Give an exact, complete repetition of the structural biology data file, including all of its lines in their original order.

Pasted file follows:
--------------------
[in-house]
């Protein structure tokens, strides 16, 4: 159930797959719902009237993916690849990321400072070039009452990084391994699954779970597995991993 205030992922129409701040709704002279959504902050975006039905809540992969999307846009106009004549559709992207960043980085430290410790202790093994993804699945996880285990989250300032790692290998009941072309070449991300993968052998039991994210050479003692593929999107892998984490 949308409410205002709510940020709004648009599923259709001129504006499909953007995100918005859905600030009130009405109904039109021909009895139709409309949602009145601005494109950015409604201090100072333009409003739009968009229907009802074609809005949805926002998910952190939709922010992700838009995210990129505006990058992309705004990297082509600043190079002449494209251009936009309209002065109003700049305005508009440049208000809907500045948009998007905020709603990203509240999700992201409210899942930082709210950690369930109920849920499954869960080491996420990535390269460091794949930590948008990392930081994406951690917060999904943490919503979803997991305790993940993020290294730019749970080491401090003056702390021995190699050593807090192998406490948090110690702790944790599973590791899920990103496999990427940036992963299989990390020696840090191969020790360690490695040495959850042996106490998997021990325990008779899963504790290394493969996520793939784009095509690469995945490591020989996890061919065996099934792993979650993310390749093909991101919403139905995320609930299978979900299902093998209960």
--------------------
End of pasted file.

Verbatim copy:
[in-house]
């Protein structure tokens, strides 16, 4: 159930797959719902009237993916690849990321400072070039009452990084391994699954779970597995991993 205030992922129409701040709704002279959504902050975006039905809540992969999307846009106009004549559709992207960043980085430290410790202790093994993804699945996880285990989250300032790692290998009941072309070449991300993968052998039991994210050479003692593929999107892998984490 949308409410205002709510940020709004648009599923259709001129504006499909953007995100918005859905600030009130009405109904039109021909009895139709409309949602009145601005494109950015409604201090100072333009409003739009968009229907009802074609809005949805926002998910952190939709922010992700838009995210990129505006990058992309705004990297082509600043190079002449494209251009936009309209002065109003700049305005508009440049208000809907500045948009998007905020709603990203509240999700992201409210899942930082709210950690369930109920849920499954869960080491996420990535390269460091794949930590948008990392930081994406951690917060999904943490919503979803997991305790993940993020290294730019749970080491401090003056702390021995190699050593807090192998406490948090110690702790944790599973590791899920990103496999990427940036992963299989990390020696840090191969020790360690490695040495959850042996106490998997021990325990008779899963504790290394493969996520793939784009095509690469995945490591020989996890061919065996099934792993979650993310390749093909991101919403139905995320609930299978979900299902093998209960």